Dean Garrett has worked with each and every faculty member to determine appropriate modes of delivery for each of the fall courses. She has also accommodated students and their needs, giving some temporary accommodations to learn remotely, others exemptions from the three-week term. Miraculously, Dean Garrett reports no substantial problems (yet!) The reasons for temporary accommodations are legion, including travel restrictions, family situation, and isolation and quarantine. So far, 21 students have been given temporary accommodations, four returning students full semester remote accommodation, and four international students are remote-learning, taking a set of four courses.

Finance, Operations, Auxiliaries

The new medical clinic will be finished by the end of August. A temporary location has been created at Reid Pit, off the lower quad. The clinical service is provided by a unit of Centra Health known as HealthWorks. It began the operation on August 10. The hours are 11 AM to 2 PM this week, and the hours will increase as we get a better feel for student demands. Also available are consultation through telehealth and the services of Centra Amherst Medical Center near campus, and Lynchburg General Hospital.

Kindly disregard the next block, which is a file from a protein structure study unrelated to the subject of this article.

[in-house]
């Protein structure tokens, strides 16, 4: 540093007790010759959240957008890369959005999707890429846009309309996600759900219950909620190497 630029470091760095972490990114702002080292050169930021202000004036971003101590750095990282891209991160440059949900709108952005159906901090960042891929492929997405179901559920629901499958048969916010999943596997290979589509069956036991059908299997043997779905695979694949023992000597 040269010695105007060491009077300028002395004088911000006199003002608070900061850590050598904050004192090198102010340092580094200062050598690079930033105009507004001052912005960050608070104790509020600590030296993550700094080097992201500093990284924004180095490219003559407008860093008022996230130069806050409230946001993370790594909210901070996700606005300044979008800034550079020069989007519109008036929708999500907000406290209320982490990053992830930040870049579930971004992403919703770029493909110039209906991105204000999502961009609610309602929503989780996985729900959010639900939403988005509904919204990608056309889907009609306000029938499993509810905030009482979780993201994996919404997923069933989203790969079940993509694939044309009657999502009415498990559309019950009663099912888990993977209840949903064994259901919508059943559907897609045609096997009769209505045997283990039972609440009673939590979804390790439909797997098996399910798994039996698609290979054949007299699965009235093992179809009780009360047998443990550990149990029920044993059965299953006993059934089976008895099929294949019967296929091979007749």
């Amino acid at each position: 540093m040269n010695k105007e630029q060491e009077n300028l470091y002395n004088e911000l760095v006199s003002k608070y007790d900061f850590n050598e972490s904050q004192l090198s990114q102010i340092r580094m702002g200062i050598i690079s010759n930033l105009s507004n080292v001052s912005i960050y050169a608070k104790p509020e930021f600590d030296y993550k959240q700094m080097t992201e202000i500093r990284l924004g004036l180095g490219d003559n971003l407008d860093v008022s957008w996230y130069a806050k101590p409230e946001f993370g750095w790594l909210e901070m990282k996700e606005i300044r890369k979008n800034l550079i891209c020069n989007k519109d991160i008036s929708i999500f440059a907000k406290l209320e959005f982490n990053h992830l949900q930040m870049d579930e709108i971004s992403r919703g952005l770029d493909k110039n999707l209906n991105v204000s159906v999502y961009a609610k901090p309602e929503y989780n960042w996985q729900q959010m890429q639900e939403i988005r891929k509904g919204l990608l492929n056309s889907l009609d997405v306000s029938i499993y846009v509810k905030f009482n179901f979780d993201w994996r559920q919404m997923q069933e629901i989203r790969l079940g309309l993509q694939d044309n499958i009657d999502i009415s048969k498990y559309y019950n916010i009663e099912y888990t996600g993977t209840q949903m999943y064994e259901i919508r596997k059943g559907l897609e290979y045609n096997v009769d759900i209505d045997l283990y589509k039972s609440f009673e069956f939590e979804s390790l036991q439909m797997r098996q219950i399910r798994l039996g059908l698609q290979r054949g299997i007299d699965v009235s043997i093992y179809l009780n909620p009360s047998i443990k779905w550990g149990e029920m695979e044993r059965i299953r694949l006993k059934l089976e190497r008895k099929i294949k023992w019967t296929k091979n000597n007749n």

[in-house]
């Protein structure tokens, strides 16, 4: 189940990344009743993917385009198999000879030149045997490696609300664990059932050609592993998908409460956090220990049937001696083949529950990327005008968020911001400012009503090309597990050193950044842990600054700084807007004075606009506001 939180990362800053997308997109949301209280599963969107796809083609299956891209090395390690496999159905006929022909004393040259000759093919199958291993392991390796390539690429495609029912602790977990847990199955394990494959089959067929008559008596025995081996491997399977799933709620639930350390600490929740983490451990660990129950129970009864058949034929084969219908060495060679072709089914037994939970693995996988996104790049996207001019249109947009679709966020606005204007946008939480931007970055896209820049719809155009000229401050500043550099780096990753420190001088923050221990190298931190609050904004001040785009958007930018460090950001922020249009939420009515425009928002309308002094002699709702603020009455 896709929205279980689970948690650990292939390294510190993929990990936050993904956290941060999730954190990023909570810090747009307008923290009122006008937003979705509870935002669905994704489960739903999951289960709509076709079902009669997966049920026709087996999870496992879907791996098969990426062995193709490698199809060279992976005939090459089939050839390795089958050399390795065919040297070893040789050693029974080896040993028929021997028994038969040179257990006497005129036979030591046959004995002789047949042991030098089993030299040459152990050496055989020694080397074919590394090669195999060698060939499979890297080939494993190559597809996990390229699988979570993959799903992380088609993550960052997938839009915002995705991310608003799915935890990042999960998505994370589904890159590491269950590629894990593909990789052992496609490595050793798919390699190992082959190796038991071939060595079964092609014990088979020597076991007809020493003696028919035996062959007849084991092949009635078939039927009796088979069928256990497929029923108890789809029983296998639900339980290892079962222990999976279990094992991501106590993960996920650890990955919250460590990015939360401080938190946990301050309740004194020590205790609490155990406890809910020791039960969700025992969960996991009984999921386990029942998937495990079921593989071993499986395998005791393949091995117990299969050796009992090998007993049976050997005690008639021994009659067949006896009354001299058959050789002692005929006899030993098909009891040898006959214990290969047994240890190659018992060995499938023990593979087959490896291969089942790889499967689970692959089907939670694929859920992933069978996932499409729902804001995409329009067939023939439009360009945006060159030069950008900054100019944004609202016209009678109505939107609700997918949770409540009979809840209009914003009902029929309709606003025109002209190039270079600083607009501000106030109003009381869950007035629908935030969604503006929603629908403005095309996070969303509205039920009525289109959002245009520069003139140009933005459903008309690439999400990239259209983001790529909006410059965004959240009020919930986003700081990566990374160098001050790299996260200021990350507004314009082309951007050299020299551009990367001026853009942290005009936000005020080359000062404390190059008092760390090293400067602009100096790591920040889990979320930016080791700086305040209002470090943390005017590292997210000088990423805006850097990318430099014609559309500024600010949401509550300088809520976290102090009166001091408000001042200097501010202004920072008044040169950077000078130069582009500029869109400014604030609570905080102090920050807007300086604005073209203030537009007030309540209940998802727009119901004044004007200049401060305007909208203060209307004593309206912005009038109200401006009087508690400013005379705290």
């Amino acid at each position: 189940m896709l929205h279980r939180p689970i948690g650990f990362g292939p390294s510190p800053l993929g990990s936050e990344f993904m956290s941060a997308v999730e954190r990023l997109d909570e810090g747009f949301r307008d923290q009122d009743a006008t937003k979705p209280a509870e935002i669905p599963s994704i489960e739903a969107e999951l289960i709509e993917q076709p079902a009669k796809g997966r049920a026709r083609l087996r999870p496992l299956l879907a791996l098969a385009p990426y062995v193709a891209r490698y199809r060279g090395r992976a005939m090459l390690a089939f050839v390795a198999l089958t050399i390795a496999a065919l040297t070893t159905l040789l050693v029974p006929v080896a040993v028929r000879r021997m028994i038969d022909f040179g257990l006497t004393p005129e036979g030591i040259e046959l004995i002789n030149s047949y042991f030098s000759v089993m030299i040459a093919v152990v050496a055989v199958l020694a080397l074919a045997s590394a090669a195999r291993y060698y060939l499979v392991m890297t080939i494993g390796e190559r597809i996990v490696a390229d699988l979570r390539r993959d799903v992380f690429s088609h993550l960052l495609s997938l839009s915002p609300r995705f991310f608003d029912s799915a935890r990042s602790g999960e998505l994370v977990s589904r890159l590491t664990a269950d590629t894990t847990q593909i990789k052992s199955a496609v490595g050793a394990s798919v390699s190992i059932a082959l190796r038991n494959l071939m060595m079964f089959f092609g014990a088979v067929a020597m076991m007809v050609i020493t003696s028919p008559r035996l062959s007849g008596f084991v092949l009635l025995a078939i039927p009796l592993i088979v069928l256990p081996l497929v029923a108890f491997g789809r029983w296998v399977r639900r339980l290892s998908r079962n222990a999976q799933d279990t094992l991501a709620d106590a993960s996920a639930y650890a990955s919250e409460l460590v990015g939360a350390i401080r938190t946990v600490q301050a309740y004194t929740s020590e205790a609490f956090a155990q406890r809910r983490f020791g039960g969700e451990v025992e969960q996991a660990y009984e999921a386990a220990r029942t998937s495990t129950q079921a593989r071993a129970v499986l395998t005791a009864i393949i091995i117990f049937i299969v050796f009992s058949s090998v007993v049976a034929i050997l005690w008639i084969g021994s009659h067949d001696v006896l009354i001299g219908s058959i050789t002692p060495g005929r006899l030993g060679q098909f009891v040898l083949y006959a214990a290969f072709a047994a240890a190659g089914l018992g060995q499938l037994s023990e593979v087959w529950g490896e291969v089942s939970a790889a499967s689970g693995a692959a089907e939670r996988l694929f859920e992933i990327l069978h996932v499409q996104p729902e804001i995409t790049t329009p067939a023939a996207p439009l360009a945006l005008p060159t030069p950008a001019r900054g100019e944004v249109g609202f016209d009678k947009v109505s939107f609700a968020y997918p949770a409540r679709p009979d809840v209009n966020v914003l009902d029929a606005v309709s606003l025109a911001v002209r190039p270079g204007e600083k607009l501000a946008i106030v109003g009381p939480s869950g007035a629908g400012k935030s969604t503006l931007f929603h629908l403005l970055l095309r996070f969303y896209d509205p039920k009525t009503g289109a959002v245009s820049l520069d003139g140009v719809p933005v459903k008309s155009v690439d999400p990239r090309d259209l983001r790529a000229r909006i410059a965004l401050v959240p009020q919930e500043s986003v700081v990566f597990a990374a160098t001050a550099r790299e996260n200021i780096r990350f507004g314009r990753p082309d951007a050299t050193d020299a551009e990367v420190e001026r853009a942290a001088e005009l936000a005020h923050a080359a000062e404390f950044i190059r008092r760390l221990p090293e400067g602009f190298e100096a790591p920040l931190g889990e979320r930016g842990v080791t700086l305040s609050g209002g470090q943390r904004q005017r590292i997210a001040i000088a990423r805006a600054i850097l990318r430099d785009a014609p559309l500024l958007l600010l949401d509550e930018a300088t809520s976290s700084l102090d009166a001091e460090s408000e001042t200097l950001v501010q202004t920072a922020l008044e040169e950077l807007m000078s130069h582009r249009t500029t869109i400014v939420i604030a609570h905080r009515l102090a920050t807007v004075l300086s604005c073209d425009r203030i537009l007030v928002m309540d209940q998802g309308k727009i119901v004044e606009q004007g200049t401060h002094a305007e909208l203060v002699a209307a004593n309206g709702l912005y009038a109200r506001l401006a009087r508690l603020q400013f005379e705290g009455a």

Horses are back from Vermont, and some are housed in the newly renovated western wing of the two stables. I may not be able to read the horses, but I can read our students – they are thrilled! The overall feel of the renovated stables, and the Bailey Room, is understated and dignified, while being functional. Such a combination can be powerful and even awe-inspiring.

Our crews in grounds keeping, housekeeping, IT, carpenter shop, dining service, and campus security have worked around the clock, often through weekends, to ensure the campus community’s safety. They have installed self-cleaning touchpoints on elevator buttons and door handles, plexiglass protective barriers where needed, and reconfigured labs and classrooms. They have ordered and distributed face masks, gloves, hand sanitizers, face shields, thermometers, and signages – and they have come to work every day, without the option to work from home. We extend our sincere gratitude to them.

Alumnae Relations, Development, and Communications

Even in the summer of COVID-19, the alumnae returned to the College to ready it for the fall. Between July 24 and August 3, 44 alumnae returned in total, working 1,000 hours. They painted all the laundry rooms in Vixen Den, Meta Glass, and Dew. They painted the post office lobby and the hallways that branch off to the book shop and at the request of Cheryl Warnock, faculty in performing arts, the theatre in Babcock. They look magnificent – and I hope you will be able to visit soon. The alumnae also power-washed the train station, sidewalks, and staircases. They stained benches at the riding center, cleaned up the outing cabin, and made a woodpile holder. They also weeded around the quad and elsewhere on campus, and created beautiful flower gardens on the landing of Grammer and the lower quad, outside the book shop. The alumnae who were not comfortable traveling to campus wrote cards for our career services.